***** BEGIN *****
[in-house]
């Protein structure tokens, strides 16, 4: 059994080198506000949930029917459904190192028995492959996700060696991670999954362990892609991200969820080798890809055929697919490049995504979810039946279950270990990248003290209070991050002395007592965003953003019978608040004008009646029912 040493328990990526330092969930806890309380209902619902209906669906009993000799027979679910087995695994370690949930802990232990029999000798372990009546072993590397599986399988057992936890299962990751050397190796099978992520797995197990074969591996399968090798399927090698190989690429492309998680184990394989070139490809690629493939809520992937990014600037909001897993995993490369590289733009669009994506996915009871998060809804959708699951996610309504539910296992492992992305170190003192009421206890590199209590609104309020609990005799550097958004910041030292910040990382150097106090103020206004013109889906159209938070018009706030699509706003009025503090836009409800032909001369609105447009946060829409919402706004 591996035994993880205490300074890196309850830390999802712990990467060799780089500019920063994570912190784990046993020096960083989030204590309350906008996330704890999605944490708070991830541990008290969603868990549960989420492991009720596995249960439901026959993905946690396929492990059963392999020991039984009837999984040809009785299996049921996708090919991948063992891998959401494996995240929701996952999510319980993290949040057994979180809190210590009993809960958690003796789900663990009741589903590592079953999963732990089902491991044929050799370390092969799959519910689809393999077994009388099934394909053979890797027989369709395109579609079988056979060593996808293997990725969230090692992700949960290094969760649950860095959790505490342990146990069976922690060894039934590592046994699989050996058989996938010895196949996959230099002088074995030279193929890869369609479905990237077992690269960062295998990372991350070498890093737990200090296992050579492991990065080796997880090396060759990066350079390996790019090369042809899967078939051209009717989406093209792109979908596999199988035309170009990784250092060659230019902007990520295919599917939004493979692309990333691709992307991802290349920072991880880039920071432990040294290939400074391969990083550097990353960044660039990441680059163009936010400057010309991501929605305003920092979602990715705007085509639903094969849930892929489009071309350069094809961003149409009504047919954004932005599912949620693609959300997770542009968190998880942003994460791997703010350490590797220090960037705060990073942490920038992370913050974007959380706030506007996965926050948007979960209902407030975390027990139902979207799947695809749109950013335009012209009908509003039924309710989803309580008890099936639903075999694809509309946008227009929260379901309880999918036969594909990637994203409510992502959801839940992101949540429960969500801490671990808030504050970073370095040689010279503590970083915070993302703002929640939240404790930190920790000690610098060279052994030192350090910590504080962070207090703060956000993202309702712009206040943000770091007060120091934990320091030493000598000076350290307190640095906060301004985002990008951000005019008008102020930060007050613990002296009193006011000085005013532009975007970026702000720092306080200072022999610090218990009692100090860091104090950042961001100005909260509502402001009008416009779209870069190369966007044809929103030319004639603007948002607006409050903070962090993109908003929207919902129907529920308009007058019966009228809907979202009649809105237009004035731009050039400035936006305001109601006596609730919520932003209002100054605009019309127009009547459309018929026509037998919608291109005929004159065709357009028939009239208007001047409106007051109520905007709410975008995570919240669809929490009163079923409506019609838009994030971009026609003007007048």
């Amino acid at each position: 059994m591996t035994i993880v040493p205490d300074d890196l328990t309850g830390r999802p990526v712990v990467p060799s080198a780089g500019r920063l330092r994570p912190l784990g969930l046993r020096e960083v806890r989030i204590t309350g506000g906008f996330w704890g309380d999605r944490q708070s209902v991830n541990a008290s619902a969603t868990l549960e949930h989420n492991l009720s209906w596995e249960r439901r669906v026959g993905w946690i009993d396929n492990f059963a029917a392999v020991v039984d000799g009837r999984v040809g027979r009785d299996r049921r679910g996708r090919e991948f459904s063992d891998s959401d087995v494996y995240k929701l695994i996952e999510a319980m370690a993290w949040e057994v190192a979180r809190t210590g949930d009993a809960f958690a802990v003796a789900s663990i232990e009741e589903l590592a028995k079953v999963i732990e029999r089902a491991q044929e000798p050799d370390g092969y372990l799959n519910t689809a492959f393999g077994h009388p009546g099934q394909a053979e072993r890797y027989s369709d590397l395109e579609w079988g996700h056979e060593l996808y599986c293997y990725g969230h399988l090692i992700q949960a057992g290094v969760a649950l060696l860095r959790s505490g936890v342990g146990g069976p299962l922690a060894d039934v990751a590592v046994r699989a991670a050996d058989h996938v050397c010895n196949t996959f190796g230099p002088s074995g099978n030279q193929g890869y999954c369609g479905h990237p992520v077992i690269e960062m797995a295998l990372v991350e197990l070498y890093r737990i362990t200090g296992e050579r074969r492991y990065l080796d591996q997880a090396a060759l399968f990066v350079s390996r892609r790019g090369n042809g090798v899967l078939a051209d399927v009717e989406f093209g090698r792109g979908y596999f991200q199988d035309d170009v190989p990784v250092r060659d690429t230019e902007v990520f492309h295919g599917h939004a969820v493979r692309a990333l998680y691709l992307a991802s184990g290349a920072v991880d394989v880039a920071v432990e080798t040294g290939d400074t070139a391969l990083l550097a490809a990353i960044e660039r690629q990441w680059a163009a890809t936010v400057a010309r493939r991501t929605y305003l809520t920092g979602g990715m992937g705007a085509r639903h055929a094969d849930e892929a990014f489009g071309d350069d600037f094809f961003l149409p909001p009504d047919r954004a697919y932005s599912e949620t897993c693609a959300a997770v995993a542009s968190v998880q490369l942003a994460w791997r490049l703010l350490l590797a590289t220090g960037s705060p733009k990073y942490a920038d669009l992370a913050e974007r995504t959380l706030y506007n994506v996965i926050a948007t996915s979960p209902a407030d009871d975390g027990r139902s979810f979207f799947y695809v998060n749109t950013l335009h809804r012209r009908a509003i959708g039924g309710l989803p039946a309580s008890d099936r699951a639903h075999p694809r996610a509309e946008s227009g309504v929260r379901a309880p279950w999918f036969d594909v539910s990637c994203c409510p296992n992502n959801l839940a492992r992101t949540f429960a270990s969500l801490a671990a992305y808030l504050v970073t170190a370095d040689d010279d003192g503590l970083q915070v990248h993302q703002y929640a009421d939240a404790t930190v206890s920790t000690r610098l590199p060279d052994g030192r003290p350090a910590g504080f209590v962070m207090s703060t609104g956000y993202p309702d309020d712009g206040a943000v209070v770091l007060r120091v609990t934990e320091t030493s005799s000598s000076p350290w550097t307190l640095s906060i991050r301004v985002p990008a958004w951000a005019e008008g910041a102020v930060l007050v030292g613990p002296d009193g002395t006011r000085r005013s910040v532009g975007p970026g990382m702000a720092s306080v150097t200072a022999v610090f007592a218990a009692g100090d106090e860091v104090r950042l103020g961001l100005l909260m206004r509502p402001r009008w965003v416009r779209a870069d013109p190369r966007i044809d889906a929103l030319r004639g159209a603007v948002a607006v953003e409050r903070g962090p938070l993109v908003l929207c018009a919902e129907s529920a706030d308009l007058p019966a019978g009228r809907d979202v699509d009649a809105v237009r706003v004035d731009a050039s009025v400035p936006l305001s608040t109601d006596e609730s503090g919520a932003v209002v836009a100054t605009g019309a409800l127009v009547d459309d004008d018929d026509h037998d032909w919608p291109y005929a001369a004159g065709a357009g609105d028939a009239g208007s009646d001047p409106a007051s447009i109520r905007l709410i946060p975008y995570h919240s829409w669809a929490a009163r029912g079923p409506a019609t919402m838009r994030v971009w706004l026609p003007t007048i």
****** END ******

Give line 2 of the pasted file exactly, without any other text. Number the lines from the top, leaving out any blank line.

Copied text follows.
């Protein structure tokens, strides 16, 4: 059994080198506000949930029917459904190192028995492959996700060696991670999954362990892609991200969820080798890809055929697919490049995504979810039946279950270990990248003290209070991050002395007592965003953003019978608040004008009646029912 040493328990990526330092969930806890309380209902619902209906669906009993000799027979679910087995695994370690949930802990232990029999000798372990009546072993590397599986399988057992936890299962990751050397190796099978992520797995197990074969591996399968090798399927090698190989690429492309998680184990394989070139490809690629493939809520992937990014600037909001897993995993490369590289733009669009994506996915009871998060809804959708699951996610309504539910296992492992992305170190003192009421206890590199209590609104309020609990005799550097958004910041030292910040990382150097106090103020206004013109889906159209938070018009706030699509706003009025503090836009409800032909001369609105447009946060829409919402706004 591996035994993880205490300074890196309850830390999802712990990467060799780089500019920063994570912190784990046993020096960083989030204590309350906008996330704890999605944490708070991830541990008290969603868990549960989420492991009720596995249960439901026959993905946690396929492990059963392999020991039984009837999984040809009785299996049921996708090919991948063992891998959401494996995240929701996952999510319980993290949040057994979180809190210590009993809960958690003796789900663990009741589903590592079953999963732990089902491991044929050799370390092969799959519910689809393999077994009388099934394909053979890797027989369709395109579609079988056979060593996808293997990725969230090692992700949960290094969760649950860095959790505490342990146990069976922690060894039934590592046994699989050996058989996938010895196949996959230099002088074995030279193929890869369609479905990237077992690269960062295998990372991350070498890093737990200090296992050579492991990065080796997880090396060759990066350079390996790019090369042809899967078939051209009717989406093209792109979908596999199988035309170009990784250092060659230019902007990520295919599917939004493979692309990333691709992307991802290349920072991880880039920071432990040294290939400074391969990083550097990353960044660039990441680059163009936010400057010309991501929605305003920092979602990715705007085509639903094969849930892929489009071309350069094809961003149409009504047919954004932005599912949620693609959300997770542009968190998880942003994460791997703010350490590797220090960037705060990073942490920038992370913050974007959380706030506007996965926050948007979960209902407030975390027990139902979207799947695809749109950013335009012209009908509003039924309710989803309580008890099936639903075999694809509309946008227009929260379901309880999918036969594909990637994203409510992502959801839940992101949540429960969500801490671990808030504050970073370095040689010279503590970083915070993302703002929640939240404790930190920790000690610098060279052994030192350090910590504080962070207090703060956000993202309702712009206040943000770091007060120091934990320091030493000598000076350290307190640095906060301004985002990008951000005019008008102020930060007050613990002296009193006011000085005013532009975007970026702000720092306080200072022999610090218990009692100090860091104090950042961001100005909260509502402001009008416009779209870069190369966007044809929103030319004639603007948002607006409050903070962090993109908003929207919902129907529920308009007058019966009228809907979202009649809105237009004035731009050039400035936006305001109601006596609730919520932003209002100054605009019309127009009547459309018929026509037998919608291109005929004159065709357009028939009239208007001047409106007051109520905007709410975008995570919240669809929490009163079923409506019609838009994030971009026609003007007048």